Zim’s severe food insecurity levels continue to rise

ZIMBABWE’s severe food insecurity levels have risen to 27% against the backdrop of the Covid-19 induced economic hardships, the Zimbabwe National Statistics Agency (Zimstats) has said.

This is contained in the agency’s follow-up survey to the Poverty, Income, Consumption and Expenditure Surveys (PICES) of 2017 to 2019 released last December.

“Further analysis of the data from Round 1 using the Food Insecurity Experience Scale (FIES) shows that the proportion of households facing severe food insecurity has risen over the past years. It was 27% in July 2020, up from 7% in April-May 2019,” the report said.

The Food and Agricultural Organisation (FAO) says food security exists when all people, at all times, have physical, social, and economic access to sufficient, safe, and nutritious food that meets their dietary needs and food preferences for an active and healthy life.

“Likewise, the proportion of households facing moderate insecurity increased from 42 to 72 % during this period. Rural households were more food insecure than urban households for both food security measures,” the report added.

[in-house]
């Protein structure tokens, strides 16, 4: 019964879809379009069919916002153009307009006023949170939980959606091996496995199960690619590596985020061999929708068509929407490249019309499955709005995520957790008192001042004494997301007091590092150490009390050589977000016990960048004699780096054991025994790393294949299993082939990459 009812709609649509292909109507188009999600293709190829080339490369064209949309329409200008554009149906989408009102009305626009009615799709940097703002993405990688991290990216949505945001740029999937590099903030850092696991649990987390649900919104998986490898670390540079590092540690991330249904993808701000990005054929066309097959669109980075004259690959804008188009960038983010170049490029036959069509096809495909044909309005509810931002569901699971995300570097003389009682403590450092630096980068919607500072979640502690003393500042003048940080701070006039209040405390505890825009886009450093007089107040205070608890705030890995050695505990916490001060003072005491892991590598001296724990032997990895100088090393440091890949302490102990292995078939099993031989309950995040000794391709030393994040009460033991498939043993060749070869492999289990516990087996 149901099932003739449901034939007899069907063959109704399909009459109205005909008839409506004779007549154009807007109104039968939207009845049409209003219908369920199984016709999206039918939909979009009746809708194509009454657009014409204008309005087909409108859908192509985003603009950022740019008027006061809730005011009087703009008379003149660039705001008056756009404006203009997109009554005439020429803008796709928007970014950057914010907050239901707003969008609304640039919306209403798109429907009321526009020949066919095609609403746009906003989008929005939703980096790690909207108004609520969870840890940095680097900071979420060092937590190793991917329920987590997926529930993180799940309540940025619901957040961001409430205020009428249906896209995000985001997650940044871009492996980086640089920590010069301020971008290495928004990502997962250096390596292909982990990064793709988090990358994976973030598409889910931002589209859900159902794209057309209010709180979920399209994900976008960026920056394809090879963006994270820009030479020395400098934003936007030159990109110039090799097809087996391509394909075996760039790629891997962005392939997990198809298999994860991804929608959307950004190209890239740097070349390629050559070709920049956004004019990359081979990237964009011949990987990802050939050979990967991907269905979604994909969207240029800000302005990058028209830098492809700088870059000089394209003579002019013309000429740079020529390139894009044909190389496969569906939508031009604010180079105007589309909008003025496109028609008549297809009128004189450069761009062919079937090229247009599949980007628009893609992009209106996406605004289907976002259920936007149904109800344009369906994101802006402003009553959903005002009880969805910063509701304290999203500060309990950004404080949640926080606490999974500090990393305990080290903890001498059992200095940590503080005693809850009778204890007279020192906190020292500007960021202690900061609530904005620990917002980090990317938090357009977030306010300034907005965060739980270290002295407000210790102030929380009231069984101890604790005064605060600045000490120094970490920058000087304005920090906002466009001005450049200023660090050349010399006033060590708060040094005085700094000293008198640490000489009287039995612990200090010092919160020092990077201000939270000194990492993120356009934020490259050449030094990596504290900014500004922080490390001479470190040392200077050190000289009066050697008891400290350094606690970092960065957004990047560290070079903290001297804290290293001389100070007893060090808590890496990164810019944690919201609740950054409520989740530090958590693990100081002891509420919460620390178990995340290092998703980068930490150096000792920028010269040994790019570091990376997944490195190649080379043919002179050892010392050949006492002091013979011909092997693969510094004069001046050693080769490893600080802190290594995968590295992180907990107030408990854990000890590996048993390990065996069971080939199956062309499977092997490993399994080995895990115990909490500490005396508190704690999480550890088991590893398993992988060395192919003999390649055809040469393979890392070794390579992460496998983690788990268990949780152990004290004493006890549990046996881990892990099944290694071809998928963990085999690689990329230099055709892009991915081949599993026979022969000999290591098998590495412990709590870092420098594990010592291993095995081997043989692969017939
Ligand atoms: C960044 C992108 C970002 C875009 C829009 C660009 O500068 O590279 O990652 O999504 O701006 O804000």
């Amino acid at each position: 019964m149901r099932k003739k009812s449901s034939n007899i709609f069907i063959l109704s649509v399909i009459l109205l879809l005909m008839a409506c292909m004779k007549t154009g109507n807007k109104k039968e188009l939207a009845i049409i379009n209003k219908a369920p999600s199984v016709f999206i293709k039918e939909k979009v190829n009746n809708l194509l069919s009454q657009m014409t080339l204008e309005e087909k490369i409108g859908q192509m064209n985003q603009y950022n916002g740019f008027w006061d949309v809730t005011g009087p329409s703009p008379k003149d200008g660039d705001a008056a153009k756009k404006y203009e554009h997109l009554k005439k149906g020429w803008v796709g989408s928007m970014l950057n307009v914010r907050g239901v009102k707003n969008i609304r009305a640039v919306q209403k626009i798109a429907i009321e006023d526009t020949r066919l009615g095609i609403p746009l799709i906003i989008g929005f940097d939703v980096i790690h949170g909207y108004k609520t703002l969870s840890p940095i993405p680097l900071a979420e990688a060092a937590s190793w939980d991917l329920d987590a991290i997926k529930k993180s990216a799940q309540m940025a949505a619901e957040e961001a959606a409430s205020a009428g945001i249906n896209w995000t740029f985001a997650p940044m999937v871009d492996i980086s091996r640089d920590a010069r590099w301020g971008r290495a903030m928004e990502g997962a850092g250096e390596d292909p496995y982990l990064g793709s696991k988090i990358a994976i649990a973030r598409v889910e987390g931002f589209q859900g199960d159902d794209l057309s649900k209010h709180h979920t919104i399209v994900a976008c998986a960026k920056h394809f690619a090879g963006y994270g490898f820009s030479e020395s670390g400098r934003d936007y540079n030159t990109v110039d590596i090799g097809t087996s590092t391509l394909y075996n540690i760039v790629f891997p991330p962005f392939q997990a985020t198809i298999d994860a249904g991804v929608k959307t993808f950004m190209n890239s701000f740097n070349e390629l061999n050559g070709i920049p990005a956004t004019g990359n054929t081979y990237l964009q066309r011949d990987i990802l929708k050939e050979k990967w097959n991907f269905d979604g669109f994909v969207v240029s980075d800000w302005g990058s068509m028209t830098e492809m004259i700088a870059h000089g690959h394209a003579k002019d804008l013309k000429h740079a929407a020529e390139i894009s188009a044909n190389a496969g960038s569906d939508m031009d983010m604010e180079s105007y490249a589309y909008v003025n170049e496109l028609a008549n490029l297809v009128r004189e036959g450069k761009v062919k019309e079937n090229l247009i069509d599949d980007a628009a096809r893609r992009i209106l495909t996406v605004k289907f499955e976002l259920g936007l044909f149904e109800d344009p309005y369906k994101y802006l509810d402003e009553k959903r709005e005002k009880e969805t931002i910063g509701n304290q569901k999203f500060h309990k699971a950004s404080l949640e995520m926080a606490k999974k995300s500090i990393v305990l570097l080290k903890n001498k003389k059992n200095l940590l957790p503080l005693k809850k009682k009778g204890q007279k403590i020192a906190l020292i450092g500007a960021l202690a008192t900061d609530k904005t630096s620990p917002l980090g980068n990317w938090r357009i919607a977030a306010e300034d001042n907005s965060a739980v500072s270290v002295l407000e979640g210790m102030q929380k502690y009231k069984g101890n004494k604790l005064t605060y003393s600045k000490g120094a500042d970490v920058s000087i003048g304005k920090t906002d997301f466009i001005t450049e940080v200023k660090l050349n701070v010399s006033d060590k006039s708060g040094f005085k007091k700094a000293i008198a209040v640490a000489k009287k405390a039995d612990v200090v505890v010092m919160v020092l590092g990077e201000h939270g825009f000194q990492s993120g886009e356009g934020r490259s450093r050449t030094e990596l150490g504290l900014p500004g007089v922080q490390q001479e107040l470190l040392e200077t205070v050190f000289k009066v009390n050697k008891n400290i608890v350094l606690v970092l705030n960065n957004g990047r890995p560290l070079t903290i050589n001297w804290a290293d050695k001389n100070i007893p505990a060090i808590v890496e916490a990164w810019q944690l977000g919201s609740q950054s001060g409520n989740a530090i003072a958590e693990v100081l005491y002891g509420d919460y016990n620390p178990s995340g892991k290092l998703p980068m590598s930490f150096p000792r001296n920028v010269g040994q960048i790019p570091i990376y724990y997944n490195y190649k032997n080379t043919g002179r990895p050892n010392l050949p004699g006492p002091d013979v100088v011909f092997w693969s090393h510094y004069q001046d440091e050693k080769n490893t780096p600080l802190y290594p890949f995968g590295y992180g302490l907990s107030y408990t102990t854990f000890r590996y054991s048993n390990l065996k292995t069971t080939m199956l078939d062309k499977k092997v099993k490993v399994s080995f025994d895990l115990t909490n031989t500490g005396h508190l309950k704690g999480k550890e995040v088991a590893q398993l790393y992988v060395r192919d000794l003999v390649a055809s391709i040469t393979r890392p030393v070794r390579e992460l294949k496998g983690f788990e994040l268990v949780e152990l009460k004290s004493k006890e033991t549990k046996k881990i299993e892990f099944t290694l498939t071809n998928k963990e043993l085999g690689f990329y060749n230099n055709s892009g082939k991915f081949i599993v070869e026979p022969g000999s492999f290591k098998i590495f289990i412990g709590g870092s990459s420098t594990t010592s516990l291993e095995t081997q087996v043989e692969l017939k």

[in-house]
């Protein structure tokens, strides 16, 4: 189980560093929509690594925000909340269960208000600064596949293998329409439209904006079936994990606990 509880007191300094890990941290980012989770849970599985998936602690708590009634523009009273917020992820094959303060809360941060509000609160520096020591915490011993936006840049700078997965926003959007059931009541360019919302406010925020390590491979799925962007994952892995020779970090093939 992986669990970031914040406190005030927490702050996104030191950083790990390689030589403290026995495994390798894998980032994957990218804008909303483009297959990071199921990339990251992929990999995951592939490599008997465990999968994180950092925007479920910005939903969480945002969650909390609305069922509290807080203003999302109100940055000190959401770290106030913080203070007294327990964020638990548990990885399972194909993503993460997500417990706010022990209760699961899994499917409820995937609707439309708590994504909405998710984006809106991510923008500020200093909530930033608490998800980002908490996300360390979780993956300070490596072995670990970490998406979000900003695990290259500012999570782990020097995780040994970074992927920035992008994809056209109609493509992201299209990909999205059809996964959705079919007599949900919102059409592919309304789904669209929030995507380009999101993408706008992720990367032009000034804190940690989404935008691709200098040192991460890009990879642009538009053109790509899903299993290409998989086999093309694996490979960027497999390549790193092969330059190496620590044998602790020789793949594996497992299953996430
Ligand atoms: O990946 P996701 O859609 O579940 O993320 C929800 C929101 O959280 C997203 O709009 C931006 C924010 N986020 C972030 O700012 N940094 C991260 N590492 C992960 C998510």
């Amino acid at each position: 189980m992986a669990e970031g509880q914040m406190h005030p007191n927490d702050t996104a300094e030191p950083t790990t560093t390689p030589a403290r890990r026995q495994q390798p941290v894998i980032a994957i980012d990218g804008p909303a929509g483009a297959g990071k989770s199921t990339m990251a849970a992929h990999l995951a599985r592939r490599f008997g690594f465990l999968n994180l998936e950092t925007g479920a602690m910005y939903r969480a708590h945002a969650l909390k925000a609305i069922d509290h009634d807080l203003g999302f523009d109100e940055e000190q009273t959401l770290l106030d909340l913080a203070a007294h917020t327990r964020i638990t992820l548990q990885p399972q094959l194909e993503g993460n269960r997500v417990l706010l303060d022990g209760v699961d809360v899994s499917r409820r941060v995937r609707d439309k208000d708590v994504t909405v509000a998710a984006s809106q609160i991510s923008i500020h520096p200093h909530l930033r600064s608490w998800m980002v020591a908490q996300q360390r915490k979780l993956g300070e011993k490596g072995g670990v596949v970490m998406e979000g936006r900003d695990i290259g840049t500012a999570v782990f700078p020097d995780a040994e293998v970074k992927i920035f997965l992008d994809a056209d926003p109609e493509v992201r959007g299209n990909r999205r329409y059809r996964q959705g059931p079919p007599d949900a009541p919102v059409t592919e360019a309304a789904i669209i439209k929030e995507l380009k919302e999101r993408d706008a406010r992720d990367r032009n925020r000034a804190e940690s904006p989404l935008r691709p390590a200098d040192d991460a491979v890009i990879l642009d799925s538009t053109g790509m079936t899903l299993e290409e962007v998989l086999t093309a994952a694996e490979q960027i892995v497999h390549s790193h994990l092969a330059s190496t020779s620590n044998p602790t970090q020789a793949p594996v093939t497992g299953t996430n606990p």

Of the households that needed medical treatment, a slightly higher fraction was able to access treatment at 86% in August-September 2020 against 79% in the first survey in July 2020.

It was noted that lack of money was the main reason for failing to access medical treatment and that 91% of the households were unable to access treatment.

In urban areas, the proportion that received Covid-19 cash transfers from the government rose from 3 to 10% in the first and second surveys respectively. Only 1% of rural households received the cash transfers.

The proportion of households that received food aid dropped to 2% in the second round from 15%.

This was attributed to a large reduction in the share of rural households receiving food aid which fell from 23 to 3% and only 1% of urban households received food aid in both survey rounds.

The latest survey builds on the PICES of 2017 and 2019 and used a sample of 1 747 households in Round 1 and 1 639 households in Round 2 from all the country’s 10 provinces.

The World Bank and UNICEF also took part in carrying out the surveys.

The methodology was through a high-frequency telephone survey to measure the socio-economic impact of Covid-19 in households.

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